Written by: Catalogs.com Editorial Staff
March 27, 2013
Filed Under Art
Contributed by Info Guru Terri Wallace
Judaic art has a rich history that is firmly embedded in the Torah commandment of Hiddur Mitzvah, or sacred beautification.
From sculptures and metal work, to paintings and serigraphs, these Jewish artists create art that both beautifies and inspires.
10. Yair Emanuel
Yair Emanuel graduated from the Bezalel Academy of Art and Design. His use of vivid colors is a defining characteristic of his work, as is his juxtaposition of the ancient and modern. He has mastered the art of painting on silk and wood, as well as hand-embroidery and raw-silk appliqué. The duality of his work is reminiscent of those who can appreciate both old and new alike.
9. Shraga Landesman
Shrada Landesman has a long history of creating unique art in unusual styles and mediums. His pieces often illustrate a Jewish theme. He also blends metal and wood elements in his art, which has been described as representative of the transient and the eternal. The simple complexity of his art might especially appeal to those who appreciate the study of life.
8. David Gerstein
David Gerstein has a modern and distinctive style that evokes the fantastical work of childlike innocence. His use of color and dimension give a vivid sense of power and presence to his works. The bold impact of his work is perfect for those who embrace life with ferocity.
7. David Fisher
The stunning laser paper-cut pieces by David Fisher are inspired by ancient Hebrew manuscripts. The intricate designs are a labor of love and serve as a testament to his faith. The exquisite, lacy-like works would be equally at home in a formal parlor or a modern space with a geometric emphasis.
6. Marc Chagall
A cornerstone in Russian, French and Jewish culture, 20th century master Marc Chagall combined French, Russian and Jewish culture in his creative expression. Chagall is known for his dream-like and colorful imagery, across many media, most notably mosaic and painting.
5. Zina Roitman
Zina Roitman studied at the Art Academy of Kishenev, taking courses in classical drawing, painting and graphics. Her landscapes reflect elements of mysticism and a certain dream-like quality. Her evocative use of light and color create visual harmony in her work that compliments a feminine decorating style.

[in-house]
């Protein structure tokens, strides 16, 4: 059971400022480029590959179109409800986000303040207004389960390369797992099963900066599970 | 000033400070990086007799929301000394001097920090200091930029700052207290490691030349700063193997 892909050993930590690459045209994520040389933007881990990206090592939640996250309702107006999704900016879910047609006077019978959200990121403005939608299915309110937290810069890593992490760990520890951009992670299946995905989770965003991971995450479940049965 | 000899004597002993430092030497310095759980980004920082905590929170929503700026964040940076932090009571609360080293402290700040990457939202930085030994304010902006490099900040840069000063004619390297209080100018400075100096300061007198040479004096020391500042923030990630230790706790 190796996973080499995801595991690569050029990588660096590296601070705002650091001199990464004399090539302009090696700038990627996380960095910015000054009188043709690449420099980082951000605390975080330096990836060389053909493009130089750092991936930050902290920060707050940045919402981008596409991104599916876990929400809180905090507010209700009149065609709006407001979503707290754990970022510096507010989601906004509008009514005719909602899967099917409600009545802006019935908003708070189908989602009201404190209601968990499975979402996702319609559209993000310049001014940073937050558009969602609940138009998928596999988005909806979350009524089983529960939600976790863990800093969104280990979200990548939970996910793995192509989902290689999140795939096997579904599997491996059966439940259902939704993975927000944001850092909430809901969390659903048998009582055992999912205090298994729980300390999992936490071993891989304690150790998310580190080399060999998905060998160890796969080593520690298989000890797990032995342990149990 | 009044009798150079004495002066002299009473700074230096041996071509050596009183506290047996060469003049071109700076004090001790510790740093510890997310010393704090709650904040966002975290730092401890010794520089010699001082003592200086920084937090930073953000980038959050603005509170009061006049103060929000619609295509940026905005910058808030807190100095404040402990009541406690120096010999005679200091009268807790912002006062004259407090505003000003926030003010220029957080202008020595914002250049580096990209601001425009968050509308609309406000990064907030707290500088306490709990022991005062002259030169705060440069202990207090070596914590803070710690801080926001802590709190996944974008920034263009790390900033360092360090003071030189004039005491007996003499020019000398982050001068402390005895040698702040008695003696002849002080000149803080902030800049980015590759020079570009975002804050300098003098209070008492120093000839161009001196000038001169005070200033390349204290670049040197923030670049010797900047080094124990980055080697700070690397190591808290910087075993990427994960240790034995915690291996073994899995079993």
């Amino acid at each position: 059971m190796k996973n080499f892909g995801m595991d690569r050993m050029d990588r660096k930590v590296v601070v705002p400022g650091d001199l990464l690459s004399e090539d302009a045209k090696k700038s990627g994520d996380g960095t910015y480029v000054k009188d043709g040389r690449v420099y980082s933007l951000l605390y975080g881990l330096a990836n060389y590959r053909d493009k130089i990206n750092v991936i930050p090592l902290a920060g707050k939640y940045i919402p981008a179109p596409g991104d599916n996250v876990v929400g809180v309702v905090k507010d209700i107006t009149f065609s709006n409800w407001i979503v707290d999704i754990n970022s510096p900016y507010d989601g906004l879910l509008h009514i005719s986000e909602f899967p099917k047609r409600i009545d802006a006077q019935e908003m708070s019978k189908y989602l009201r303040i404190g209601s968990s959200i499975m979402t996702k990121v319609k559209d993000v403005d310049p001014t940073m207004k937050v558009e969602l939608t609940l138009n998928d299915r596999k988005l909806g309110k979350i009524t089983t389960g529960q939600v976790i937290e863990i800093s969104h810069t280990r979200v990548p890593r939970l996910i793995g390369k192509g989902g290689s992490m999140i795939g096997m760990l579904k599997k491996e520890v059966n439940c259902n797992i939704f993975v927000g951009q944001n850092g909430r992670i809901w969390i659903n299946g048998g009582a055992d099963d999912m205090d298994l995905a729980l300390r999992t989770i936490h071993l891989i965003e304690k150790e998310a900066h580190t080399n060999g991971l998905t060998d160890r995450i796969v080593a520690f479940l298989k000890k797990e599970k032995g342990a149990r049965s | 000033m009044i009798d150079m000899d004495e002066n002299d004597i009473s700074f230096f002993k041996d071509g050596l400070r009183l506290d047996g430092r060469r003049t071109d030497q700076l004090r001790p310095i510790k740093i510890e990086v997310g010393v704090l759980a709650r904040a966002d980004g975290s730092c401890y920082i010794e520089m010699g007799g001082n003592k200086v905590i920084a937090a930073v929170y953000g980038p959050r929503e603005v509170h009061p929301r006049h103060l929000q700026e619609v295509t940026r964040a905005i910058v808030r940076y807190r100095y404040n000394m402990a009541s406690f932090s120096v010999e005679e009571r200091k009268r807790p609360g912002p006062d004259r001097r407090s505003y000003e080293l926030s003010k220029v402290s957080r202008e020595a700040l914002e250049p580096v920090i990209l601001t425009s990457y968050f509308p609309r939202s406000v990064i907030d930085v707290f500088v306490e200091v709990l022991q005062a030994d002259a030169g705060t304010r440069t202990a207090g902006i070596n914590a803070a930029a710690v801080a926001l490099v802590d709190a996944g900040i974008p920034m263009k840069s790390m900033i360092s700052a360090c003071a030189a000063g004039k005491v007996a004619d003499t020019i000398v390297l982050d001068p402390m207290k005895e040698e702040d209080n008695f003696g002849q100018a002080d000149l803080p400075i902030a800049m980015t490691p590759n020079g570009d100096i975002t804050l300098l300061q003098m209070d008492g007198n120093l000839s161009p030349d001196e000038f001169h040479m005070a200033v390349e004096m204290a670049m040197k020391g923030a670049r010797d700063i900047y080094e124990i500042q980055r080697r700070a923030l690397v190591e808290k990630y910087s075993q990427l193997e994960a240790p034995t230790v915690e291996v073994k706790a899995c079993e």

4. Mordechai Ardon
Over the course of his artistic life, the work of Mordechai Ardon has evolved from realism to figurative symbolism, and from metaphysical to surreal. Having studied at the Bauhaus under the tutelage of Klee, Kandinsky, Feininger, and Itten, and having later studied the painting techniques of the Old Masters under Max Doerner at the Munich Academy, it is no wonder that the elements of both are juxtaposed in his works. His extraordinary use of color will highlight any room.
3. Naama Nothman
Naama Nothman’s works vary in texture, color, and subject, but the grace and beauty of her art creates a sense of calm amidst a storm. Her pieces are especially appealing for spaces where the balance and harmony of the room should be reflected in the art.
2. Friedrich Adler
Adler was accomplished in creating metalwork pieces in the Art nouveau and Art deco styles. He studied under Hermann Obrist and Wilhelm von Debschitz and, afterwards, he taught art. But on July 11, 1942, he was sent to Auschwitz. Once there, he was determined to be old to work, and he was killed soon afterwards. However, his contributions to the arts lives on. His art pieces are still in demand.
1. Moshe Castel
Moshe Castel studied at the Academie Julien and the Louvre Museum. The earthy colors of his work, along with the timeless nature of his pieces, combine to evoke a primitive and visceral reaction to his art. The bold colors combined with the rich use of gold tones create a depth that demands attention and is likely to be admired by those with a strong sense of style of heritage.